"The only certainty is nothing is certain.."

Having said that, there are many methodology in the stock investment circle for finding intrinsic value. Famous investors such as uncle Warren said "Price is what you pay and value is what you get". His sifu, Benjamin Graham, also said "only buy when it is at least 20% below intrinsic value". So you can imagine the important of understanding the meaning of value.

So it is worth while to understand how to find the intrinsic value of public listed company,

Before, you read on, you might want to know that I am not an expert in this. What i am writing here is from a lay persons view and what works for me. Please understand,  the "only way" to deduce value...NONE. Even the experts are arguing over this.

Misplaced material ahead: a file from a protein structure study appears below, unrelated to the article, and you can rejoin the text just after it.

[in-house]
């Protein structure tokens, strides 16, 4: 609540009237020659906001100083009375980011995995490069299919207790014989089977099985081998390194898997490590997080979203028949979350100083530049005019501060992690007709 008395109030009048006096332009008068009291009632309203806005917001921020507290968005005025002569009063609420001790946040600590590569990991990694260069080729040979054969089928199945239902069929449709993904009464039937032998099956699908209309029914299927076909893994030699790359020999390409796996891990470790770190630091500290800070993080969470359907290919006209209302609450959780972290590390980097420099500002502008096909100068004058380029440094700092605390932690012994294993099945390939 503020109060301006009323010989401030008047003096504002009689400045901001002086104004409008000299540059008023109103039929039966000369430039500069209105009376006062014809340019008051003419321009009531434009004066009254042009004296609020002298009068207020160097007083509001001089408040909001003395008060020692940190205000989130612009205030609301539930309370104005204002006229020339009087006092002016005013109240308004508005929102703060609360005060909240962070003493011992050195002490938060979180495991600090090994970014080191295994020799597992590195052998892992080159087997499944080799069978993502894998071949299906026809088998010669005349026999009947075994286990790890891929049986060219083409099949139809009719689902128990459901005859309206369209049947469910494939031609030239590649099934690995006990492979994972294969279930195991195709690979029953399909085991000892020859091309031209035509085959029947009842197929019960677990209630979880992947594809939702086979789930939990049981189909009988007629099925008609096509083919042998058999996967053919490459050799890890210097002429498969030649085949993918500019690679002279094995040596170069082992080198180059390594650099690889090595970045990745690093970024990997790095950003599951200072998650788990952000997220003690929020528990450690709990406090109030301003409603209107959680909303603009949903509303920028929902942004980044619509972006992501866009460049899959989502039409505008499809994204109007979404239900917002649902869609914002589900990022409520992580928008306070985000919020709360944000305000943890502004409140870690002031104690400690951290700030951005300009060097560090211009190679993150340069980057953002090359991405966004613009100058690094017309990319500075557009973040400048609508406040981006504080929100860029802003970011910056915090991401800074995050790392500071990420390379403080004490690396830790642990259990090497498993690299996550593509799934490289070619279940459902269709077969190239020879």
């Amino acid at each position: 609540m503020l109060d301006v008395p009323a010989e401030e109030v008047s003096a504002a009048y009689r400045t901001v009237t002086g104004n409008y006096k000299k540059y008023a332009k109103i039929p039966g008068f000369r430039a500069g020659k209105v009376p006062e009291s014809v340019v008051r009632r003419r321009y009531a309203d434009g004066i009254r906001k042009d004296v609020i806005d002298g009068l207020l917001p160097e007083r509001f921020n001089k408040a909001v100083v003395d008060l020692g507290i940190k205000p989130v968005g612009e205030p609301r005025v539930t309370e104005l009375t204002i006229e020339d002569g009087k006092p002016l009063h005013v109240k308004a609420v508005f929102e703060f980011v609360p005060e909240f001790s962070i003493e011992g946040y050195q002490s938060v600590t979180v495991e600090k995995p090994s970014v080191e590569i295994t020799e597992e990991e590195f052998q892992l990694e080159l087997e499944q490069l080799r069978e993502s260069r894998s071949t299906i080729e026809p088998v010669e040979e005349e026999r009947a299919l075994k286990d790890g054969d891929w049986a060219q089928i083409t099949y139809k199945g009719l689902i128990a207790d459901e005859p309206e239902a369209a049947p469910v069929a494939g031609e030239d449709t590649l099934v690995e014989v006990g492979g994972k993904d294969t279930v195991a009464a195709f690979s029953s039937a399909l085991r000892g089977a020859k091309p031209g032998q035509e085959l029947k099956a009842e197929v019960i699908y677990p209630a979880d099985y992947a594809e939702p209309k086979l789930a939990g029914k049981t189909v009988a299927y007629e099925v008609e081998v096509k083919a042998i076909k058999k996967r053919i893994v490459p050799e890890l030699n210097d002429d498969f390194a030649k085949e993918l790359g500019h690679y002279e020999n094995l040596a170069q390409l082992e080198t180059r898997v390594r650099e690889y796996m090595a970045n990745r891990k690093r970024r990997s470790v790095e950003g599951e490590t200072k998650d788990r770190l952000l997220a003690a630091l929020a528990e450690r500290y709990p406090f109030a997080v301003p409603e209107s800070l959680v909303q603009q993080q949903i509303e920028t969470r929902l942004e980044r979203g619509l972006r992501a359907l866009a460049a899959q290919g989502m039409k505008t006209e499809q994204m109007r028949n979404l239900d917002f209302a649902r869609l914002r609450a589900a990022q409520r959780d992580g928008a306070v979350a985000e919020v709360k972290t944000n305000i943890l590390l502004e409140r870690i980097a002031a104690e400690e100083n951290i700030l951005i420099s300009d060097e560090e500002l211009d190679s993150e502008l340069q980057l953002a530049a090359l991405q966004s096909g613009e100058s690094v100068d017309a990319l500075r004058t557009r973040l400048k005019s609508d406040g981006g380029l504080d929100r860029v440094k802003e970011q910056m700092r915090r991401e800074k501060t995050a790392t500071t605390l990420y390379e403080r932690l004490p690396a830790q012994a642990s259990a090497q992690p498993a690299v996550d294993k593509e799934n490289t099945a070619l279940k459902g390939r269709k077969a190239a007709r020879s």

Calculating Value:

There are many valuation methods, namely:
1. Comparative
2. Replacement value
3. Liquidation
4. Discounted cash flow
5. Earning Power Value
6. PER, Price to Book, etc.

The most popular method by most value investor is the Discounted Cash Flow (DCF). However, I have chosen Earning Power Value as my base to value companies that come to my attention. Why?

One of the known weak point of DCF is that assumption has to be made for future earnings of a company. It is difficult enough to estimate the earnings of next financial year let alone 10 years down the road. The end value is very much depends on the accuracy of your prediction. A small fraction of assumption deviation will end up with huge difference at the end value

Earning Power Value (EPV), does away with this troubling assumption.
I first came across this concept from the following book written by, Bruce CN Greenwald. a professor of finance at Columbia University Graduate school of Business.